Former Mozilla CEO Brendan Eich has been back in the headlines recently, with a new browser project called Brave. The Brave browser blocks ads by default and then replaces them with what it calls "clean ads." The goal of the project seems to be to provide a viable financial alternative for publishers that doesn't flood users with obnoxious advertising and privacy violating trackers.
Here are some details about the Brave browser from the Brave site:
Everyone’s talking about ad blocking. Blockers can make the user experience of the Web much better. But as Marco Arment noted, they don’t feel good to many folks. They feel like free-riding, or even starting a war. You may never click on an ad, but even forming an impression from a viewable ad has some small value. With enough people blocking ads, the Web’s main funding model is in jeopardy.
At Brave, we’re building a solution designed to avert war and give users the fair deal they deserve for coming to the Web to browse and contribute. We are building a new browser and a connected private cloud service with anonymous ads. Today we’re releasing the 0.7 developer version for early adopters and testers, along with open source and our roadmap.
Brave browsers block everything: initial signaling/analytics scripts that start the programmatic advertising “dirty pipe”, impression-tracking pixels, and ad-click confirmation signals. By default Brave will insert ads only in a few standard-sized spaces. We find those spaces via a cloud robot (so users don't have to suffer, even a few canaries per screen size-profile, with ad delays and battery draining). We will target ads based on browser-side intent signals phrased in a standard vocabulary, and without a persistent user id or highly re-identifiable cookie.
The browser sees everything you do, including actions to stop that annoying phenomenon of retargeting where an ad chases you around the Web, often for something you just bought or decided not to buy. We keep user data out of our cloud Brave Vault by default. It’s better for you and us that we don’t store any of your data without your permission.
I signed up for the Brave beta test a while back, and this morning I got a link to download the first beta version of the Brave browser. So I downloaded it and installed it on my 5K iMac to check it out and see what it had to offer. The install took just a few seconds and I had no trouble opening the Brave browser in OS X El Capitan.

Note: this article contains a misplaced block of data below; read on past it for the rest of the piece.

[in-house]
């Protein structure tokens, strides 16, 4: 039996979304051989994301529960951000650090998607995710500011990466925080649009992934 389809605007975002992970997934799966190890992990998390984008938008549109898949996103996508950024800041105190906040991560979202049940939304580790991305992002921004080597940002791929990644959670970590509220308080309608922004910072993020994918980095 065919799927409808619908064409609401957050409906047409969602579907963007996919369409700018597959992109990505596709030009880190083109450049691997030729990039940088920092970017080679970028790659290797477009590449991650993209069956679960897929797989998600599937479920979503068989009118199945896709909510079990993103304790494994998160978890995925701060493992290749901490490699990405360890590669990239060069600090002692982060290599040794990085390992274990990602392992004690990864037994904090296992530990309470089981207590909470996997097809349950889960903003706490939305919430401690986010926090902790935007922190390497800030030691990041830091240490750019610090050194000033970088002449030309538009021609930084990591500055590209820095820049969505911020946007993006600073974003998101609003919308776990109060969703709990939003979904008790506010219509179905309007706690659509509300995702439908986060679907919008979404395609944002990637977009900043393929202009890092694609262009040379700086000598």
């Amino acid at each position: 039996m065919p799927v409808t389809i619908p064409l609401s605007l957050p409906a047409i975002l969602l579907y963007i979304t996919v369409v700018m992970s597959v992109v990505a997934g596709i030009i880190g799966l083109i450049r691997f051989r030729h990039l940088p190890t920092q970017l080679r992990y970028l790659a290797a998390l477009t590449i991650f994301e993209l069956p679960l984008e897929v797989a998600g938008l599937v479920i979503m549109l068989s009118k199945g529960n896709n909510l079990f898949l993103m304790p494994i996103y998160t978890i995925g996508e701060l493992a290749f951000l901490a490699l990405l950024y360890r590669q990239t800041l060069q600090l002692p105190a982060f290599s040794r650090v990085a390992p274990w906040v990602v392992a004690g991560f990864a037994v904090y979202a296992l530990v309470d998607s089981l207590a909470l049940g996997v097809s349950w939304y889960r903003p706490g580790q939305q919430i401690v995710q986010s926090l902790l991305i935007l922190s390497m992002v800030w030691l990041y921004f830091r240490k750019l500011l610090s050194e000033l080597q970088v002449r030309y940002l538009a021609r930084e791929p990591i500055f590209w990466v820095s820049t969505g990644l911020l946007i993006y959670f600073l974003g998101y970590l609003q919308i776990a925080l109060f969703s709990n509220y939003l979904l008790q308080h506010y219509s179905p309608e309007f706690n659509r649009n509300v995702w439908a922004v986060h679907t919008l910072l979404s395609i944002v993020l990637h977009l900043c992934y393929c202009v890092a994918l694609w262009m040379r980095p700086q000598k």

Brave removes ads from sites and replaces them with its own
I went to Breitbart, which is one of my favorite news sites. And one of the first things I noticed was that there weren't any Breitbart ads loaded on the page. Instead I saw placeholders for Brave ads at the very top of the page and on the Breitbart page. The Breitbart site did indeed look better without its usual array of ads.
Unfortunately, I cannot comment on what a Brave ad might look like, since the browser currently is just showing placeholder ads. But I'm quite curious to know what Brave ads will look like. Will they include Flash? Animation? Or will they be quieter ads more along the lines of a Google Adsense text ad? There's just no way to know right now.
If Brave ends up showing animated ads and that sort of thing, I doubt it will catch on among many users. Very few people seem to like flashing, moving ads when they visit a web page. So even if Brave blocks trackers, it had better be very careful indeed about the kinds of ads it shows to its users, or it might be written off as pointless by many people.
Will publishers sue Brave for removing their ads?
Another issue that sprang to my mind was how publishers would feel about the Brave browser inserting ads into their site, while simultaneously blocking the site's own ads. I can't help but wonder if there are legal issues that might come up if the Brave browser starts to become popular enough among users. Will some sites sue to stop Brave from blocking their ads while inserting its own, despite the fact that site owners can get paid from Brave's ads?
It's really too early to know the answer to that question. But the Brave browser certainly does raise some interesting questions. And I wonder if it becomes successful enough if other browsers like Firefox and even Chrome might not incorporate a similar model? If that happens then my guess is that there will certainly be some lawsuits happening at some point.
Brave users will get 15 percent of the advertising money
One of the more interesting wrinkles to how Brave handles advertising is that users are slated to get 15 percent of the ad revenue, while Brave itself takes 15 percent, publishers get 55 percent and advertisers get 15 percent. That's an entirely new way of doing things, and it could certainly generate some interest among users if they get a cut of the advertising money.
Brave is definitely a unique experiment, and it's going to be fun to see what happens with it. I'll be keeping an eye on it. The beta I downloaded was not feature complete, and that's understandable given how early it is in the development process. But Brave seems to be off to a reasonably good start, stay tuned for more about it once it's further along.
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